The Road to Radicalism: Behind the Kouachi Brothers' Killer Calling
Mubin Shaikh is one of the few people in the world to penetrate an Al Qaeda-inspired terror cell.
Shaikh - author of the new book "Undercover Jihadi" - appeared on "Fox and Friends" this morning in the wake of the brutal terror attacks in Paris.
Shaikh shared his inside perspective on the road to radicalism which led to brothers Cherif and Said Kouachi attacking the Charlie Hebdo offices.
He said all the evidence points to the brothers having trained with and been inspired by Al Qaeda in Yemen.
According to Shaikh, first, ear witnesses to the attack heard them actually say they were associated with Al Qaeda in Yemen. Second, they reportedly trained in Yemen and Said was definitely there for some time. Third, authorities found Al Qaeda in the Arabian Peninsula (AQAP) flags in the brothers' car. And fourth, Al Qaeda leader Anwar al-Awlaki had previously called in "Inspire" magazine for jihadis to target cartoonists.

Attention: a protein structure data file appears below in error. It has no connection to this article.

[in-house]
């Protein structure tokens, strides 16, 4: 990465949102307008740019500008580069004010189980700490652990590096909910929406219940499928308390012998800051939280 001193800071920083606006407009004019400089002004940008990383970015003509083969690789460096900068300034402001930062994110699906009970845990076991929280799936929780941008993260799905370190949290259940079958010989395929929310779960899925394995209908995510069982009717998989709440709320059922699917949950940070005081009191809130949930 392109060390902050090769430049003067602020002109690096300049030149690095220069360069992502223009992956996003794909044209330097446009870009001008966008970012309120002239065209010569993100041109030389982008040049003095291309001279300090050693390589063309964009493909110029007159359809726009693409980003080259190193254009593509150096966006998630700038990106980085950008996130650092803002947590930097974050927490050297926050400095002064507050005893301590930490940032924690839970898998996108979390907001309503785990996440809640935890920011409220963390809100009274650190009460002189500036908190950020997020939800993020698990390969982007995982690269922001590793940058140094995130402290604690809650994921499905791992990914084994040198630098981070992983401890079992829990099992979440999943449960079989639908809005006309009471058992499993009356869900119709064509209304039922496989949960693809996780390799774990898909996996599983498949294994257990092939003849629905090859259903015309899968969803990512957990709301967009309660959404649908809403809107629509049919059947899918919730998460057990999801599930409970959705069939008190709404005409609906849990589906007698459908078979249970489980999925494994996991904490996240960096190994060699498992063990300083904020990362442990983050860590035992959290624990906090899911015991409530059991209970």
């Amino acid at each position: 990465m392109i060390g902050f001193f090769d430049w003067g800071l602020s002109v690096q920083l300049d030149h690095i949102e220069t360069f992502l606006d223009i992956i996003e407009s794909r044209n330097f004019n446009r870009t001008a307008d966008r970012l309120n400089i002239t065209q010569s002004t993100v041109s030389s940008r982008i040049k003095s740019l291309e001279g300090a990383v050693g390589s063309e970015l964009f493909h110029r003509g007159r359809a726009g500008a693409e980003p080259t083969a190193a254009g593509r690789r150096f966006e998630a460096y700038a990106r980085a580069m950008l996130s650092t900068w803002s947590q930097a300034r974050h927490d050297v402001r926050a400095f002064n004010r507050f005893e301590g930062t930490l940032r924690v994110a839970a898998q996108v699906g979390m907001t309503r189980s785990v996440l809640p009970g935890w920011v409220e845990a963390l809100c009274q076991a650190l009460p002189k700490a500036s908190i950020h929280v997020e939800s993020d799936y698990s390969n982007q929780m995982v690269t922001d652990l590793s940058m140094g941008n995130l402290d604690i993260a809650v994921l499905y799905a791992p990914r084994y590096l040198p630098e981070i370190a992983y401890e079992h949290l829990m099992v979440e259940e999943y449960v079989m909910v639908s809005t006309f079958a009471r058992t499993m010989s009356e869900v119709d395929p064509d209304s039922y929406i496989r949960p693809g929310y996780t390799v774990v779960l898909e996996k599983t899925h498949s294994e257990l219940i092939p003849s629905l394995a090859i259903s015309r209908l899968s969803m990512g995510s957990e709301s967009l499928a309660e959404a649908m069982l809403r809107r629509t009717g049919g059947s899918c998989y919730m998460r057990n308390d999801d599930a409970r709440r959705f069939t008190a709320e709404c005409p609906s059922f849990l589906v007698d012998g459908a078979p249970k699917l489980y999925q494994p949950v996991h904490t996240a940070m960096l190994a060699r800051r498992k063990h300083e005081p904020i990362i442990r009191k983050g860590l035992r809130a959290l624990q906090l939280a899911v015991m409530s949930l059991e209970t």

"Al Qaeda is different from ISIS. Al Qaeda is more deliberate. This was a targeted killing, as opposed to what, for example, ISIS would like to do, which is randomly targeting civilians wherever they are," Shaikh said.
He explained that's why the Kouachi brothers specifically went after satirical magazine Charlie Hebdo, which they believe insulted their religion.
As for how to stop terror attacks like these, Shaikh said, "It really does come down to human intelligence ... good old fashioned police work."
"We're losing. We're not doing enough and we're not doing it in the right timeframe. We're still caught up in too many discussions. There is a lot of bureaucracy that prevents operators from doing what they need to do," Shaikh said.
What effect will this attack have on terror cells around the world? Brian Kilmeade asked.
"They're emboldened by it. Media gives terrorism a longevity it might not otherwise enjoy," Shaikh said. "It's not about the amount of people killed. It's about the amount of people watching."
Watch more above.